The essays in this book constitute an extensive study of the musical arts of north India from the 13th to the 19th centuries. Using material from several languages - Sanskrit, Awadhi, Braj-Bhasha, Persian and Urdu – they trace the varied developments in the musical arts and show how Indian, Central Asian, and Perso-Arab performance traditions underwent synthesis to become one tradition – the north Indian Hindustani tradition.
Highlighting the culture milieu of north India, with diverse patterns of belief and culture practices, these essays bring out significant details regarding the emergence of new elites, changing tastes, encounters between the court music traditions and the folk varieties, the percolation of court culture, the elevation of popular elements, the aesthetic values, the artistic vision, and, more importantly, the vibrancy and compositeness of the medieval and early modern north India musical culture that contributed to the shaping of the Hindustani tradition.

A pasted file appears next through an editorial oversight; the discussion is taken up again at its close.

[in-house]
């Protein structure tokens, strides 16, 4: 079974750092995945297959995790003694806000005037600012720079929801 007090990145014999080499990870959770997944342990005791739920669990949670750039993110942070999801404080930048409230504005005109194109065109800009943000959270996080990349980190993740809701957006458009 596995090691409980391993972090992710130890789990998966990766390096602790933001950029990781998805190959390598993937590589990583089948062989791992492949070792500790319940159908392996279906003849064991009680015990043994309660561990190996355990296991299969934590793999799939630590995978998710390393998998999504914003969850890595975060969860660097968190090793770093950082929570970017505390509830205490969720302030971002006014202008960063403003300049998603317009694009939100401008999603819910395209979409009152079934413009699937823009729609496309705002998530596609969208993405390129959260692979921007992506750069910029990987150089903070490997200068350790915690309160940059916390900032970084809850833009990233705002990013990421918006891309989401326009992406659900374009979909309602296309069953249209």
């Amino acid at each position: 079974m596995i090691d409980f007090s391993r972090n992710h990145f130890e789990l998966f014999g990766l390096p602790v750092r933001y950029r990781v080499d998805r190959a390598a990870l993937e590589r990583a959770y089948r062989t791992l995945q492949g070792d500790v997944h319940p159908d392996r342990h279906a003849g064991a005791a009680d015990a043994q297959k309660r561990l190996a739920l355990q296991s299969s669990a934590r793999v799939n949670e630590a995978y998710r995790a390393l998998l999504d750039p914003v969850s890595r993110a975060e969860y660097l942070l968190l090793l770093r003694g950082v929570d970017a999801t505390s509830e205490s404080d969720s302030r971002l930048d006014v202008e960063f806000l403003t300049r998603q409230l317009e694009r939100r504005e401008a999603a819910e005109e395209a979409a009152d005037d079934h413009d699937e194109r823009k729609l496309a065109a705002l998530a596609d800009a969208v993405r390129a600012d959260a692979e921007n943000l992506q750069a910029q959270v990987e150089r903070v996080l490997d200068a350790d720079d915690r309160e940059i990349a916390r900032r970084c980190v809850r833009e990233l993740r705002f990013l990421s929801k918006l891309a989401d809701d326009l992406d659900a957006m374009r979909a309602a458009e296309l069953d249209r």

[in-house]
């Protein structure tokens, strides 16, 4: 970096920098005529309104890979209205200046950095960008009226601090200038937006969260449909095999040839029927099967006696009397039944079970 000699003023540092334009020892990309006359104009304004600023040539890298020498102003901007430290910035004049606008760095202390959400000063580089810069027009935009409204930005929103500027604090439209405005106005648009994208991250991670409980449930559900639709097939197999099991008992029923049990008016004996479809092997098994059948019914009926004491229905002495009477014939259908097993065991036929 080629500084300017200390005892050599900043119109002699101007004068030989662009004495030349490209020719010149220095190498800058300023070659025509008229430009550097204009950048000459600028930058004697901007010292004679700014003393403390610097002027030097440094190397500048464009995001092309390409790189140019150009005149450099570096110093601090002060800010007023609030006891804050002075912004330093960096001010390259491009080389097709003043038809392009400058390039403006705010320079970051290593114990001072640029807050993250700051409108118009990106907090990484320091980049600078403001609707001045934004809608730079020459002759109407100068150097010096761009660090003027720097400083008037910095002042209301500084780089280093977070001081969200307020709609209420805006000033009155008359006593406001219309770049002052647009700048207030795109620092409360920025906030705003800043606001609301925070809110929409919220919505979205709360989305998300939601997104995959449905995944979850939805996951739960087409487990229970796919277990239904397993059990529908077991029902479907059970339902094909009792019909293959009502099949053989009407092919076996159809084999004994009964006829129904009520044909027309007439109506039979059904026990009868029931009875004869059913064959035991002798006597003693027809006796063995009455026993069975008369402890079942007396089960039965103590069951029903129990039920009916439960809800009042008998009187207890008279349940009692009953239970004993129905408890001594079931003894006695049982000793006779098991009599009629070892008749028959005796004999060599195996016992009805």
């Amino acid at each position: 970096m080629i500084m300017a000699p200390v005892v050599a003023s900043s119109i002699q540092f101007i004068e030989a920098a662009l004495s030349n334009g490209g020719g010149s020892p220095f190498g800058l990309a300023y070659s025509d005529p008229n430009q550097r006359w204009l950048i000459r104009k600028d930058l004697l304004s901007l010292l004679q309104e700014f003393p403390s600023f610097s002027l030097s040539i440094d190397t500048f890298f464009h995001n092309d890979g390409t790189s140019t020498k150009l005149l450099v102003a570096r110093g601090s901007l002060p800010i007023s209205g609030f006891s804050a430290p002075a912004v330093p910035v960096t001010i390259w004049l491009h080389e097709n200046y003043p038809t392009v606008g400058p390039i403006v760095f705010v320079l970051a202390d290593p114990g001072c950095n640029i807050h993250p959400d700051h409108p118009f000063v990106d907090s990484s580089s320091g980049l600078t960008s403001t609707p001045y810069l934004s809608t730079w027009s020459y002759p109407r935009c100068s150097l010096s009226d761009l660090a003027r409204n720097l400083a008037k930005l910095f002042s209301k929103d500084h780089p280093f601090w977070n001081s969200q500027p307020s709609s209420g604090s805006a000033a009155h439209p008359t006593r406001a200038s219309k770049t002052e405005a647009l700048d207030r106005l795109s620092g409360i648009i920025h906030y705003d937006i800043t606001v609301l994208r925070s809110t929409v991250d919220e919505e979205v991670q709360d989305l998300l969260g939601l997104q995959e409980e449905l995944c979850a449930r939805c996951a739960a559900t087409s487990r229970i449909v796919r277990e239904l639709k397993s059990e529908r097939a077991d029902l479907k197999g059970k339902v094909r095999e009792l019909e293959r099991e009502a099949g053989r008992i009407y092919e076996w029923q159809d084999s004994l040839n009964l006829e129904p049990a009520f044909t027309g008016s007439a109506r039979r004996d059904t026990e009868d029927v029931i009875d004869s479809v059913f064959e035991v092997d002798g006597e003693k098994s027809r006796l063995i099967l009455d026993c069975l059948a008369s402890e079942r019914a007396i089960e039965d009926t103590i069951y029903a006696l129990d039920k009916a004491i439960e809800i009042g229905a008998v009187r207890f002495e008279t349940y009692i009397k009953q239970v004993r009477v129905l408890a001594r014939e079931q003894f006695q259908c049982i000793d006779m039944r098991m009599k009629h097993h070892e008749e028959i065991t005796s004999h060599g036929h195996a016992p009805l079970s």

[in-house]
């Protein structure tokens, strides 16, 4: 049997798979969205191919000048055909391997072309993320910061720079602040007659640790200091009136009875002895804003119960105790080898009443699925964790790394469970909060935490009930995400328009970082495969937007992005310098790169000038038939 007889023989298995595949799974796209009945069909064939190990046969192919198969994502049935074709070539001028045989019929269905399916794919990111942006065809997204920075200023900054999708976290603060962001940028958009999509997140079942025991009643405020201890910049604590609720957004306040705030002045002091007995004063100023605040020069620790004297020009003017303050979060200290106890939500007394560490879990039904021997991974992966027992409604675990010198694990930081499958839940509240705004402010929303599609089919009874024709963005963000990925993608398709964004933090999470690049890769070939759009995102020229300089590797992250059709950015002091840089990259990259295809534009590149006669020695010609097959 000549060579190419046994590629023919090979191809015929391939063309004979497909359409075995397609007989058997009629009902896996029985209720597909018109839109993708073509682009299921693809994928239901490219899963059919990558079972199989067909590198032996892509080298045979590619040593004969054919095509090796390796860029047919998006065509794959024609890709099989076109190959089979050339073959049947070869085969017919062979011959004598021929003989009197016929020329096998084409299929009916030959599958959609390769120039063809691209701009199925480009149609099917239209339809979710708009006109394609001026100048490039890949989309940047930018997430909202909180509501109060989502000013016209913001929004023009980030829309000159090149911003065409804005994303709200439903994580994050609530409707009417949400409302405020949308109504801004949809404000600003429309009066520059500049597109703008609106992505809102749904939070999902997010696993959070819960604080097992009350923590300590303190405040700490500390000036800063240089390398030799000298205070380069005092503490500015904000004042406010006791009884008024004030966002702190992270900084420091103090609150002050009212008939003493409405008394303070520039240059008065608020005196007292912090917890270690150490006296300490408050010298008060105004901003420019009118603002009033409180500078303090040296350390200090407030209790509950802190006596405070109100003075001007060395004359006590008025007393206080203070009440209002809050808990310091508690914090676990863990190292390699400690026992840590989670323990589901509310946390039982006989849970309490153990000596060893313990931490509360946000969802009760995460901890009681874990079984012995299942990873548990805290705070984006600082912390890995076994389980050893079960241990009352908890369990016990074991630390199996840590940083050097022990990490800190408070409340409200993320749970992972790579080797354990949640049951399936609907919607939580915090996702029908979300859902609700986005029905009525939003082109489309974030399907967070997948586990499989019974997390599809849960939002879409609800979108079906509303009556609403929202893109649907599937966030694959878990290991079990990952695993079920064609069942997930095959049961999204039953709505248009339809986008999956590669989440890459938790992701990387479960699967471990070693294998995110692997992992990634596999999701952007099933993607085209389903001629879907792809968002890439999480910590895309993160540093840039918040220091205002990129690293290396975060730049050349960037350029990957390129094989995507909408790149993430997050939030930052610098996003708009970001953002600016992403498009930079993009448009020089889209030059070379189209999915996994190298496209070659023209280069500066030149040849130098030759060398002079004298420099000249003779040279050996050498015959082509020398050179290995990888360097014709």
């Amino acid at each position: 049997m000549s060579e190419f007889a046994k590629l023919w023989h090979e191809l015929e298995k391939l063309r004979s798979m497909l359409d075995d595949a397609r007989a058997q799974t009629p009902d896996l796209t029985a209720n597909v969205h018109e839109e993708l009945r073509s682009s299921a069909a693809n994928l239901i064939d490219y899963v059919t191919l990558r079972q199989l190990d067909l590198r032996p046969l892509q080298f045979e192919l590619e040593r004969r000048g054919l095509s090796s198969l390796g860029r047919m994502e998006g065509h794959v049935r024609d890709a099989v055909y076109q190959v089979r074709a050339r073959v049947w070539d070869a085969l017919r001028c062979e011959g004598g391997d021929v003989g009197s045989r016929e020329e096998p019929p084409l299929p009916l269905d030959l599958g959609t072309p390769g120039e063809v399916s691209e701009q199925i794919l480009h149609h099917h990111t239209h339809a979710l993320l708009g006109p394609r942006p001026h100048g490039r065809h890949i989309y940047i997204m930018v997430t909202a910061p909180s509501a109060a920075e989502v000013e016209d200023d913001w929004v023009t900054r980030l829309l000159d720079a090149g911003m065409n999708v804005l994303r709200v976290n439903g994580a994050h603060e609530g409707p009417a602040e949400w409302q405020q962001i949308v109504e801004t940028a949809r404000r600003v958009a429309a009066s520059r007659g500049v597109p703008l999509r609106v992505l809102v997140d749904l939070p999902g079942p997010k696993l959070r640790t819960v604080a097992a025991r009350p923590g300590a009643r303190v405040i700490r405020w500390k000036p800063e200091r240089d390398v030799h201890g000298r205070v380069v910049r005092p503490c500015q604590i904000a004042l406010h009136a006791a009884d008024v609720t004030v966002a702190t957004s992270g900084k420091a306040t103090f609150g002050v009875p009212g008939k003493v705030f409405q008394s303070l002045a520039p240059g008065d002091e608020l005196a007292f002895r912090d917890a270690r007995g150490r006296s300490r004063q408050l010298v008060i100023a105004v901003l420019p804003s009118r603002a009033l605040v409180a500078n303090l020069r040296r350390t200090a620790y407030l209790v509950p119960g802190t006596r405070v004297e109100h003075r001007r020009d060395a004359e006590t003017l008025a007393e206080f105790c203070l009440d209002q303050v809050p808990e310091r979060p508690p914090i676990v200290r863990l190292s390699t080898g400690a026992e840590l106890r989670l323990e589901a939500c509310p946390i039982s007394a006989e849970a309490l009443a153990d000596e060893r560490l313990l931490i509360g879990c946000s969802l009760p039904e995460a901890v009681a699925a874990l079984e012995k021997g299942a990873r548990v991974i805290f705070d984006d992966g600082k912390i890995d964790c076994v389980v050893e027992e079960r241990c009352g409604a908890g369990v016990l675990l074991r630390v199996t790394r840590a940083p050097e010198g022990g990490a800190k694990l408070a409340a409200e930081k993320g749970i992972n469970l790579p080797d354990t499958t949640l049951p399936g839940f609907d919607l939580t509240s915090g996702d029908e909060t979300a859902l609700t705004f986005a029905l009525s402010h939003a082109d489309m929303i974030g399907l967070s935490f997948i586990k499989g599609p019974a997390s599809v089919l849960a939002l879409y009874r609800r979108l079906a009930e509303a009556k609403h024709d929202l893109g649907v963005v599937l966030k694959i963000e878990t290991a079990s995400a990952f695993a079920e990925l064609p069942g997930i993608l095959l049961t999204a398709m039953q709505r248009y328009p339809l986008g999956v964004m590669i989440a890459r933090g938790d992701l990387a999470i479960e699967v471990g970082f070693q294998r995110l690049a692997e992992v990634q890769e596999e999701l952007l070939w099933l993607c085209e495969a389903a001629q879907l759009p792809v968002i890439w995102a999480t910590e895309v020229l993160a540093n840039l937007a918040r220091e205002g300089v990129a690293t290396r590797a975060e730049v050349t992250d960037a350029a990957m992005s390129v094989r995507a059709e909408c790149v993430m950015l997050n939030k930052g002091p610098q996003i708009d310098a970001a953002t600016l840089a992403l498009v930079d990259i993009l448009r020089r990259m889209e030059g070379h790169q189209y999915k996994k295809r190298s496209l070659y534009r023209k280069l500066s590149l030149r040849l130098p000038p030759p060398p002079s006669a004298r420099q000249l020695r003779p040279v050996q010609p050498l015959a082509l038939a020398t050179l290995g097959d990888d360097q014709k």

The Emergence of the Hindustani Tradition forges a link between history and musicology and emphasizes the importance of musical texts as a source of history. It enriches research on the history of music by bringing forth the role of the subaltern classes, specifically the role of women, in the making of Hindustani classicism.
>Madhu Trivedi> teaches history in school of Open learning, University of Delhi. She is the author of The Making of the Awadh Culture. She has published several research articles on a variety of themes related to medieval north Indian art and culture, especially gender, literary culture, and performing arts.
The papers in this collection, written over a long span of time, represent my explorations in the domain of music culture of north India from the thirteenth to the nineteenth centuries. Taken together they seek to provide an overview of the cultural setting with diverse patterns of belief and cultural practices in the context of which performing arts, especially dance, music and theatre of the time, evolved. They show the process of continuity and transition, and take note of the developments which shaped the Hindustani tradition.